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Wednesday, May 22, 2013

Core Data stinks for bulk inserts - direct SQLLite is much faster

I was handed an iOS app that was using the basic JSON handlers and keeping everything in memory. This was slow and running out of memory for large requests.

I converted the project to use stream based JSON parsing stored to a Core Data database backed by SQLLite. This solved the memory issues allowing all requests to work. There are 5 tables involved with a total of 239,000 records if you requested all the data from the server.

The problem - that request took 5 minutes and 43 seconds to process on an iPad 2. It took 33 seconds on the simulator. Let's state this again - Always test on a device. That kind of time is totally unacceptable.

After sniffing around the net and attempting to speed up Core Data I determined that Core Data sucks at doing bulk inserts. Core Data is really nice at hiding the gut level fun of SQLLite but for large inserts it is not the way to go.

I converted everything to use SQLLite directly and saw a massive speed increase. I can now process the same record set in 1 minute and 23 seconds. That cuts a whopping 4 minutes and 20 seconds off the time. The simulator went form 33 seconds to 12 seconds.

A typical user would rarely if ever request all the records but testing worst case scenario is really the best way to go. The speed improvement is seen across the board in the app with similar percentages of improvement. I am very happy with the results even though it took a couple of days to get it all sorted out.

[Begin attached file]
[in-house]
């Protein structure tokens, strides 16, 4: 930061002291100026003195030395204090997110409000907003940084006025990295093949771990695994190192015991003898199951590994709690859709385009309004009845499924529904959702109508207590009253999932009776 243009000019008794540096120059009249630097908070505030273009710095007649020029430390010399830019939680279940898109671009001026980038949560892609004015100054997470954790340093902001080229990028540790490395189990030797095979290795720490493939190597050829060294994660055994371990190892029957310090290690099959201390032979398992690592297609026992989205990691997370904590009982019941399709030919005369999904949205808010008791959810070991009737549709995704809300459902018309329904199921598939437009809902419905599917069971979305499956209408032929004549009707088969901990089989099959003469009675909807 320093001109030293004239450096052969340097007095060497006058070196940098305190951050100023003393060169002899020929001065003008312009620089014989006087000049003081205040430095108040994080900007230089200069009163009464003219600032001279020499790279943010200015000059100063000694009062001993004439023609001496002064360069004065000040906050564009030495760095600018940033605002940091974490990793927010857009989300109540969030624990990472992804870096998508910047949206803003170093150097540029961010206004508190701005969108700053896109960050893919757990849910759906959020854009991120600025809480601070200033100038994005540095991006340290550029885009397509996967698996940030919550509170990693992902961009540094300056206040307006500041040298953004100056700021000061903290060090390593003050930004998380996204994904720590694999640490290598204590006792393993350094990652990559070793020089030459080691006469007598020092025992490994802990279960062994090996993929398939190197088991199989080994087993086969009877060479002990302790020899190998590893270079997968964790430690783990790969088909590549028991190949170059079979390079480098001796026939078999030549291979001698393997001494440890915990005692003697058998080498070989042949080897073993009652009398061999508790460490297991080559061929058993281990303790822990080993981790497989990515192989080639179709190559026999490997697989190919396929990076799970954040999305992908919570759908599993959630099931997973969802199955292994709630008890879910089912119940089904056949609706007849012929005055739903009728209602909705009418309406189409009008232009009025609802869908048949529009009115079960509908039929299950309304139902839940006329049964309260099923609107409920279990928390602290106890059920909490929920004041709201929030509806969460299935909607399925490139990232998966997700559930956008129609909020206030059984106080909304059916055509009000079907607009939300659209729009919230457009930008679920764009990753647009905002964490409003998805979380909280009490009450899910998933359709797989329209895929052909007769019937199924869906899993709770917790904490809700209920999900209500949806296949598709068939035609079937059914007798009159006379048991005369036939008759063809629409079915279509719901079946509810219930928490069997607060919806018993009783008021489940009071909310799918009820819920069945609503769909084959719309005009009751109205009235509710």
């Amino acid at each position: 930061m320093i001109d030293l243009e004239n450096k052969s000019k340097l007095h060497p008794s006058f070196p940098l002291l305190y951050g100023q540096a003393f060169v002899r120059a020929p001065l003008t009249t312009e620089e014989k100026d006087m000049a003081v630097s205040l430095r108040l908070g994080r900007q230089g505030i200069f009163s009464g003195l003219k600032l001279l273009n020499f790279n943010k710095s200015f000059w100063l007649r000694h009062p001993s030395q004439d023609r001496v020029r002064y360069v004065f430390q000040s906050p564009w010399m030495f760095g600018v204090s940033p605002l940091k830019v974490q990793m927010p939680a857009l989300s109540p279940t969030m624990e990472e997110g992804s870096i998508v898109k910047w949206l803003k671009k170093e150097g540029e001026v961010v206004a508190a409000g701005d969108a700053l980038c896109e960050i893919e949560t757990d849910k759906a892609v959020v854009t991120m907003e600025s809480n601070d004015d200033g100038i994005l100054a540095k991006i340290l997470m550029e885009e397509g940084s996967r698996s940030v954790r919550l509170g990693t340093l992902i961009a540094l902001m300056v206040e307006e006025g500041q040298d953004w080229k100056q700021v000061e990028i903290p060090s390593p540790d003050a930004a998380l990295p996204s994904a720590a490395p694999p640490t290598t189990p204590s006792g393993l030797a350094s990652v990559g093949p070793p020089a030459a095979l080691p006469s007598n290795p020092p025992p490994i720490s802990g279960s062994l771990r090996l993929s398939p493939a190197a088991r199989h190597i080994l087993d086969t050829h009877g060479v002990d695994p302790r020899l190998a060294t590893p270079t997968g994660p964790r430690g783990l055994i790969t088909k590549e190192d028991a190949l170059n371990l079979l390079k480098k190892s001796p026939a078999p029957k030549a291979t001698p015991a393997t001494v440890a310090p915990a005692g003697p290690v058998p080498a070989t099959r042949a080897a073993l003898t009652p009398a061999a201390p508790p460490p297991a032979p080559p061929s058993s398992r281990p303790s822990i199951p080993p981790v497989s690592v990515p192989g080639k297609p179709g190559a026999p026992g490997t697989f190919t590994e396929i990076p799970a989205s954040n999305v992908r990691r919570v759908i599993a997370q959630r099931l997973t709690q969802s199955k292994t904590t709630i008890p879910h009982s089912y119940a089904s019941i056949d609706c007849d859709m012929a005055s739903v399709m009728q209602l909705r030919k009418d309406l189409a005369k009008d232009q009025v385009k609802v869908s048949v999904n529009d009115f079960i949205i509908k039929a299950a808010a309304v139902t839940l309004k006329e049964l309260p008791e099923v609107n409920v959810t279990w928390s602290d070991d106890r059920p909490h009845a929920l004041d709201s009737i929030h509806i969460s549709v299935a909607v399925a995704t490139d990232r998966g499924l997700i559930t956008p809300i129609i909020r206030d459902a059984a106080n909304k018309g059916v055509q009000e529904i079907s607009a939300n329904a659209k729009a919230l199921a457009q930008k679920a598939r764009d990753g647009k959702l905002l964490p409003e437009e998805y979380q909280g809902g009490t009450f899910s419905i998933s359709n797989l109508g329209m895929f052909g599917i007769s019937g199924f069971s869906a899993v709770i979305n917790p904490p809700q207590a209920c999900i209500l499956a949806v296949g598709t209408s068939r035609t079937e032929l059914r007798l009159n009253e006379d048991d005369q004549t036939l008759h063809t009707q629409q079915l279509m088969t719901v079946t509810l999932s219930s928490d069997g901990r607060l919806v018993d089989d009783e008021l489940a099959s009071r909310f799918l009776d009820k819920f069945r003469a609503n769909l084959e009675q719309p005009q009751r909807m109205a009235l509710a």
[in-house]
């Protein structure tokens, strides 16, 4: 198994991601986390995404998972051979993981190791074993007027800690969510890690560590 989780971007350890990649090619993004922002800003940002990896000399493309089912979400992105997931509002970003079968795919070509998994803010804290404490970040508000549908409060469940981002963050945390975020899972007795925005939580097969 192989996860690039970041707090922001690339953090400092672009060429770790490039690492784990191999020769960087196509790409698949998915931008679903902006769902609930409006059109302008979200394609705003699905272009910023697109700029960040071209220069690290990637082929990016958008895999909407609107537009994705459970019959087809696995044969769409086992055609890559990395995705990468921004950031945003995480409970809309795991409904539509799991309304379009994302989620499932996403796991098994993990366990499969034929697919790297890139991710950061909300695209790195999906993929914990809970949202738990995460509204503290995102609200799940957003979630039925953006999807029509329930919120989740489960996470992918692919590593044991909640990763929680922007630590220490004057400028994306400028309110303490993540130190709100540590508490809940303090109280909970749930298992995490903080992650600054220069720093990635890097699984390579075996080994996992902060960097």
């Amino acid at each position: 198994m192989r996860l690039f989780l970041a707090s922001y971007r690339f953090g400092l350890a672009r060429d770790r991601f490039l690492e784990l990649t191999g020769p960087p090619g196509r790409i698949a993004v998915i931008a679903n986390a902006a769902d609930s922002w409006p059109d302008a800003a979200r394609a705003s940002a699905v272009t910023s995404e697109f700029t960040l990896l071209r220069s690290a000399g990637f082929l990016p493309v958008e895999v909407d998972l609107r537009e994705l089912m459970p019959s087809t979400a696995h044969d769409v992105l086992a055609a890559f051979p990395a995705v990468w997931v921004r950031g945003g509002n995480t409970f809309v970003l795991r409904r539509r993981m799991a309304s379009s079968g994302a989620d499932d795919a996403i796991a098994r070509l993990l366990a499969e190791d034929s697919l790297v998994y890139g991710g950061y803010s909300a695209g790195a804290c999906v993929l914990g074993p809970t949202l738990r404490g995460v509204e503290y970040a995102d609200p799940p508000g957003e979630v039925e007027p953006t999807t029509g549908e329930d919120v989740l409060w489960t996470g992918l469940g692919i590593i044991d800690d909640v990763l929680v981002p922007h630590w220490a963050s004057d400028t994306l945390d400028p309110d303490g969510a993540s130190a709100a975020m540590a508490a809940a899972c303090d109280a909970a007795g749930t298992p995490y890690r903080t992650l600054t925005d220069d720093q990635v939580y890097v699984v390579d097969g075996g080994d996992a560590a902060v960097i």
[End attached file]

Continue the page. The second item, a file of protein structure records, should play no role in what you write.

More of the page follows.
As for the code there are areas that are more involved than the Core Data version and there are areas that are actually a lot cleaner. Everything is a trade off and there is no clear winner.

I had never used Core Data before. It was a really good learning experience to set it all up using the GUI editor in Xcode and finding out what it took to add the Core Data library and support code to an iOS project that was created without it originally. I found a lot of Core Data really straight forward and easy to use. I will not shy away from it on other projects unless they involve bulk inserts.

Having used SQLLite in the past I had a basic object set to start with and I knew my way around FMDatabase. My previous experience did bulk insert processing and I wrote both iOS and Android versions so I stuck with SQLLite to make it easier to convert code back and forth. I wanted to learn something new this time around so I went with Core Data. Good thing I could quickly fall back on my direct SQLLite experience to solve the speed issues that arose.